Category Archives: wirework

SNOW! Sitting at home looking at beads!

It’s snowing to beat the band! Not big pretty fluffy snow, just relentless little bitty snowflakes. My New York City street is covered. Just as well! I want to make something today.

Product DetailsI got Abby Hook’s book Wire Jewelry Master Class in the mail yesterday. Stayed up looking through it, reading the really clear instructions, thinking about what I’m willing to do, what I might do right away, and what I’ll probably never do, even though I wish I could bring myself to do it. Then, of course, thinking about how I could get away with not doing what she says to do and still get a similar look. Then thinking about what she shows, and what I probably will actually do. Woo! Tired myself out just looking! Then woke up this morning and started again.

I’m very happy with this book, excited to have it. The only thing that could have made it better would have been if the book included the two tutorials (KrissKross ring and Kriss Kross bracelet) I had bought from Abby back when jewelrylessons.com was in business and before my computer crashed and died, taking with it my precious hoard of tutorials. I bought several of Abby’s tutorials, but these are the ones I’d really like to have back. The book does have another tutorial that I had bought, which now looks like something I might like to do. Oh well. Never mind! There is so much information in this book! Then, there are all the pretty pictures. This may be the best jewelry-making book I’ve ever bought.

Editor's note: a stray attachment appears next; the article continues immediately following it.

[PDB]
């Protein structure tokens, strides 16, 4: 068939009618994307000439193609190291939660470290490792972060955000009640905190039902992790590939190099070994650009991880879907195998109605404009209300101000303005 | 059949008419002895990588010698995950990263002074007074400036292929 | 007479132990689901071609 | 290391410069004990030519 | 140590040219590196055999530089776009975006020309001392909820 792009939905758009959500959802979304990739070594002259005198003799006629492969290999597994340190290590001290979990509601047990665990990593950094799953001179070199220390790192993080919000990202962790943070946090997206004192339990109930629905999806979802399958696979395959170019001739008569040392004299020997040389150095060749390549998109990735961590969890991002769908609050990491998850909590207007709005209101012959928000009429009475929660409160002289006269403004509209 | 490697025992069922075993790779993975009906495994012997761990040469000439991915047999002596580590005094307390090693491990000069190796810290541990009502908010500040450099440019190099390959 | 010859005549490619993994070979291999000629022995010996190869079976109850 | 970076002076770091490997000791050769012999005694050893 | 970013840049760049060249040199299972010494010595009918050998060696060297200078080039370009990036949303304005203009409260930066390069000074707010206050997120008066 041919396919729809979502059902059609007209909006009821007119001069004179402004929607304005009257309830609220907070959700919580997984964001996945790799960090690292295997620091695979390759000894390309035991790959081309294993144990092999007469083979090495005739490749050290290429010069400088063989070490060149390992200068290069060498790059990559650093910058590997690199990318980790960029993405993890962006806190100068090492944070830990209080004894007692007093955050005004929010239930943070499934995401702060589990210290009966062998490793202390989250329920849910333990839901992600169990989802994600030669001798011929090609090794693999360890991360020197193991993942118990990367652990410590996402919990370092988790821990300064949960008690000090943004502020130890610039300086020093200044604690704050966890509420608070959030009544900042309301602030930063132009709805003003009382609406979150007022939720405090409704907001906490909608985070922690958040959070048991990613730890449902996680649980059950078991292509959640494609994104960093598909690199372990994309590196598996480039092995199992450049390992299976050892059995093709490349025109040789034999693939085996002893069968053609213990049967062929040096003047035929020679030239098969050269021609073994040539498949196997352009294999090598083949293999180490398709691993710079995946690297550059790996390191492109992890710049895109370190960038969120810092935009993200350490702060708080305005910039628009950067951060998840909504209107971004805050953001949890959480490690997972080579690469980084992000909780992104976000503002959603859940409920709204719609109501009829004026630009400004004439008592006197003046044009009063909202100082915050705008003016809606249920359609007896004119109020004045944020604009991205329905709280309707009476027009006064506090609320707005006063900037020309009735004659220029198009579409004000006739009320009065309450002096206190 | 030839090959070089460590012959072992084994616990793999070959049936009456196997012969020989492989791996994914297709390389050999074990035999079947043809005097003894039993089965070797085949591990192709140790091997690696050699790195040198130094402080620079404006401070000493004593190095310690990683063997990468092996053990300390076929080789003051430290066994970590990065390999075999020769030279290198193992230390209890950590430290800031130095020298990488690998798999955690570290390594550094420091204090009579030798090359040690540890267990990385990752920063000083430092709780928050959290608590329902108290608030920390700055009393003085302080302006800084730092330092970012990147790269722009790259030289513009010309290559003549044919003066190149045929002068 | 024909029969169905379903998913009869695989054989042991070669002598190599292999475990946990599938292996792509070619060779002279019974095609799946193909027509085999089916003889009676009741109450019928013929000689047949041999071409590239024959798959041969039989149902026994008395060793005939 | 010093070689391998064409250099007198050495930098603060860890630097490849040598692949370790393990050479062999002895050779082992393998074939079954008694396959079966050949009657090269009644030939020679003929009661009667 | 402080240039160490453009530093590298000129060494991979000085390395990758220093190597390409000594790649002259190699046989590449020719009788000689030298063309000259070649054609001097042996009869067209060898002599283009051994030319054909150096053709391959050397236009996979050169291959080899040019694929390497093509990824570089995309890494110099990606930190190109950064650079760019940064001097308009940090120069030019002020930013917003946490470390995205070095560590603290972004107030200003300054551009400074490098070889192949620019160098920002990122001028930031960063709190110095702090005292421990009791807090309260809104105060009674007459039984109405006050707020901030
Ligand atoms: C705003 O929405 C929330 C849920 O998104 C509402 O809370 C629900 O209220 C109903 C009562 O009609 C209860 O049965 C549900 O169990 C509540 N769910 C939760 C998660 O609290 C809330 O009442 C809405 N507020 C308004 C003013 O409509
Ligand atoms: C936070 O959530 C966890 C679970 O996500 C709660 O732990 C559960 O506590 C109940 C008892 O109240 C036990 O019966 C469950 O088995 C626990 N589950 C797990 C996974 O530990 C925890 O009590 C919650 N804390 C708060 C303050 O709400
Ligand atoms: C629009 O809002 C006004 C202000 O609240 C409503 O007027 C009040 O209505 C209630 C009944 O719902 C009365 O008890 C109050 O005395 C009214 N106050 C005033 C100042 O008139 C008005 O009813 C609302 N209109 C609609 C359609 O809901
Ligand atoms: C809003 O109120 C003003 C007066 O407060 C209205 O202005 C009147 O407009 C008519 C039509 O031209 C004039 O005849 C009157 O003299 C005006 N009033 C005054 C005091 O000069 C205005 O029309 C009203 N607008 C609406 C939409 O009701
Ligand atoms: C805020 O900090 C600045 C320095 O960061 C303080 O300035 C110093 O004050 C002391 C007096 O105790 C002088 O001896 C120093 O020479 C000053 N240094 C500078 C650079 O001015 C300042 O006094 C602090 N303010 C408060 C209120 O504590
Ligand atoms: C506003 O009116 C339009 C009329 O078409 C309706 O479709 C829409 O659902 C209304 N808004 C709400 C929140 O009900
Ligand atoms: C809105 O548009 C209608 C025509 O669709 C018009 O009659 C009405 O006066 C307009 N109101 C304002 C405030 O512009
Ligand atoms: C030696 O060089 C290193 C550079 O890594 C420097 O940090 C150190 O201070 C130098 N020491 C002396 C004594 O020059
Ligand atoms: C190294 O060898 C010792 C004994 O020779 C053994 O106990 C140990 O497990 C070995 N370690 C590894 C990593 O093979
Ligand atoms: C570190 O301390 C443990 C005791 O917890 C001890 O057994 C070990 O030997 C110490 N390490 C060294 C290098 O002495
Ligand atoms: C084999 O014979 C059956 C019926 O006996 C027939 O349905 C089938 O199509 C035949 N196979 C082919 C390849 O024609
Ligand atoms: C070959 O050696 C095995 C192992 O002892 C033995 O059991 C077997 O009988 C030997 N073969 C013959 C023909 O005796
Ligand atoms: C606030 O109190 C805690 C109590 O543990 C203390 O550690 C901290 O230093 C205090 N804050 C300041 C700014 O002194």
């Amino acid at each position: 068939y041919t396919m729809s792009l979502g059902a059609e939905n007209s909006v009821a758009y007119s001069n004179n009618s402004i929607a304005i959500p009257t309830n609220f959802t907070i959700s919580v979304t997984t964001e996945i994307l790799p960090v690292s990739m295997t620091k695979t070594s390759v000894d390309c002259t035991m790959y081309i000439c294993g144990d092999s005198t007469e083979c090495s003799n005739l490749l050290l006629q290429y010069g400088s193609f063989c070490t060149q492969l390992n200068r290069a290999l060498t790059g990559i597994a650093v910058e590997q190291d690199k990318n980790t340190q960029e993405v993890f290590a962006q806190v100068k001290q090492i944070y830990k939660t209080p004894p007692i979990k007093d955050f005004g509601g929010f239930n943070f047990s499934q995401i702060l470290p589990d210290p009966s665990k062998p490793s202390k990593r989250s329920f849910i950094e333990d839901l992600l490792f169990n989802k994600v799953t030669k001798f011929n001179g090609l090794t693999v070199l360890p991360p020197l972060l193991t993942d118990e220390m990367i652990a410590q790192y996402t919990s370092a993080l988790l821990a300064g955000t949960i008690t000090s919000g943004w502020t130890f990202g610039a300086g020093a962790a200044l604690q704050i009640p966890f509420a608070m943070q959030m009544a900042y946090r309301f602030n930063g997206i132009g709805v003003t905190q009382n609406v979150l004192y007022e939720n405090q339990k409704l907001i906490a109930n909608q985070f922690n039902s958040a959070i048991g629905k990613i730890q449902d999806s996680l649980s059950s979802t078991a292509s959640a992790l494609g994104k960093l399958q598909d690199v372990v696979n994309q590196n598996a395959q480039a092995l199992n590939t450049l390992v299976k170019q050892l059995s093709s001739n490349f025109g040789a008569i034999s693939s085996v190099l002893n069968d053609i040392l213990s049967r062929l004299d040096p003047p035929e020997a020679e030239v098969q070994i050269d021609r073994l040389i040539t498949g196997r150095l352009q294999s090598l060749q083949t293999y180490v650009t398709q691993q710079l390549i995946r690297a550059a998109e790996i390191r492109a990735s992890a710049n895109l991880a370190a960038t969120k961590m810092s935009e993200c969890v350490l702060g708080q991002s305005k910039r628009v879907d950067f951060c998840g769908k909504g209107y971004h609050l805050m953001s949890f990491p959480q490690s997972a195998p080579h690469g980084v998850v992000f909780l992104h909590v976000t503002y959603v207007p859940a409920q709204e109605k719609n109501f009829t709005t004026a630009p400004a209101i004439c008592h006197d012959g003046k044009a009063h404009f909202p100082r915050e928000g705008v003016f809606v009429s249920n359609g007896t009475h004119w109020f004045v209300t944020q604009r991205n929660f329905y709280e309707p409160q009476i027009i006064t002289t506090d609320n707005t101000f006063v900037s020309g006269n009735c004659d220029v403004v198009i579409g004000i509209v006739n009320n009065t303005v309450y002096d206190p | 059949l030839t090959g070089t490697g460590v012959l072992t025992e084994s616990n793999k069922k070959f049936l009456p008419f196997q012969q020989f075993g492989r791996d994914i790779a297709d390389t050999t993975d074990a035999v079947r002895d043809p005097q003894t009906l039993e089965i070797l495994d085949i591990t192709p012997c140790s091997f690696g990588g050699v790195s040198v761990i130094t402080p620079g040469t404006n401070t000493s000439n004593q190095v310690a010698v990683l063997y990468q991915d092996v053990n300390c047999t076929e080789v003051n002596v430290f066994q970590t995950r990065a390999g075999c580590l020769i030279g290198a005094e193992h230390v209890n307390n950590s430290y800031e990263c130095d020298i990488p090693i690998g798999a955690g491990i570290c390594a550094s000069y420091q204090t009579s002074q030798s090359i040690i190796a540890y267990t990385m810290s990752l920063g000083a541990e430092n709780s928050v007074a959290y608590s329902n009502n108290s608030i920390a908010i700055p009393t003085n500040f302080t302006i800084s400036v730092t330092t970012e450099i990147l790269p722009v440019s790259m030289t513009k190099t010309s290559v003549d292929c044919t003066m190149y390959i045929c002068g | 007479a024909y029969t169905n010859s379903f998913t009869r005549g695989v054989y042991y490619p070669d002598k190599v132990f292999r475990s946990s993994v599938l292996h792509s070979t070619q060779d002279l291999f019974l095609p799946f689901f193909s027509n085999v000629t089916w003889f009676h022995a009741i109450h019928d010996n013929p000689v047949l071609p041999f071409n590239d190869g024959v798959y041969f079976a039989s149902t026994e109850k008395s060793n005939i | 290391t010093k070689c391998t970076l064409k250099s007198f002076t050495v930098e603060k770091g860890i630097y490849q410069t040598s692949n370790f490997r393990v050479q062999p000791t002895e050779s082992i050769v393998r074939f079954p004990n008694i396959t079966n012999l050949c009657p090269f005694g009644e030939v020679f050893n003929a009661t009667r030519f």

I actually saw my prehnite/amethyst/silver bracelet in bright sunlight yesterday. I hadn’t realized that the colors were actually so brilliant!  Now, I want to make a similar necklace with the prehnite and amethyst left over from the bracelet. I haven’t had a new necklace in quite some time. This will be simple. I think I’ll make some figure eight connectors, as I’m out of jump rings, and I’ll make a stab at making my own S-hook clasp, to jazz it up a little.

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MAKING YOUR OWN JEWELRY YOUR OWN

MAKING YOUR OWN JEWELRY
When you start out making jewelry, it is always good to have a teacher. I was very lucky to have one of the best: Eni Oken! (I went to a 3 hour class on wire jewelry, learned how to make a loop, made a pair of earrings, and was hooked! I went home, went on-line, and found Eni Oken’s tutorials – this was before she went big-time and started hosting JewelryLessons.com, a most marvelous site full of tutorials by all sorts of different jewelry artists) I made maybe 10 of Eni’s designs, and then I found that my ideas were migrating – well, actually, they were migrating from the start – Eni said “small beads”, and I missed that, and made my first piece with very big beads, but she talked me through it.

Lately, I have been making the bracelets I showed I my last post. I have  purchased and read through and experimented with a number of tutorials from different artists, but, with these bracelets, I haven’t followed any tutorial any further than “take a piece of wire”. I think I saw a tutorial about how to make an all in one piece with a hook clasp a while back, but, when I started making these, it was more like, well, I have seen this picture, and it should work out like this (I mean, I did not sit with a tutorial and follow it to do this). Fortunately, my idea has turned out fairly well.

So, what am I talking about? I’m talking about you, the designer. After you have followed a teacher for a while (in person or through on-line tutorials ), and after you have seen more teachers’ work, then, one day you get an idea in your head, and it is not exactly anyone’s tutorial, but, sort of, something you know you can make.

I love Eni Oken’s tutorials: I started with her Coiled Bangle, which is listed as Very Advanced (can you believe it? That’s like asking a baby to do Olympic acrobatics – but I managed, because she writes very clear, very thorough tutorials), and I still do love the ornate-ness of her work, but I have found that I can break things easily, and, so, I am very happy right now with these bangles I am making because they are pretty strong, and I think I won’t be able to break them anytime soon.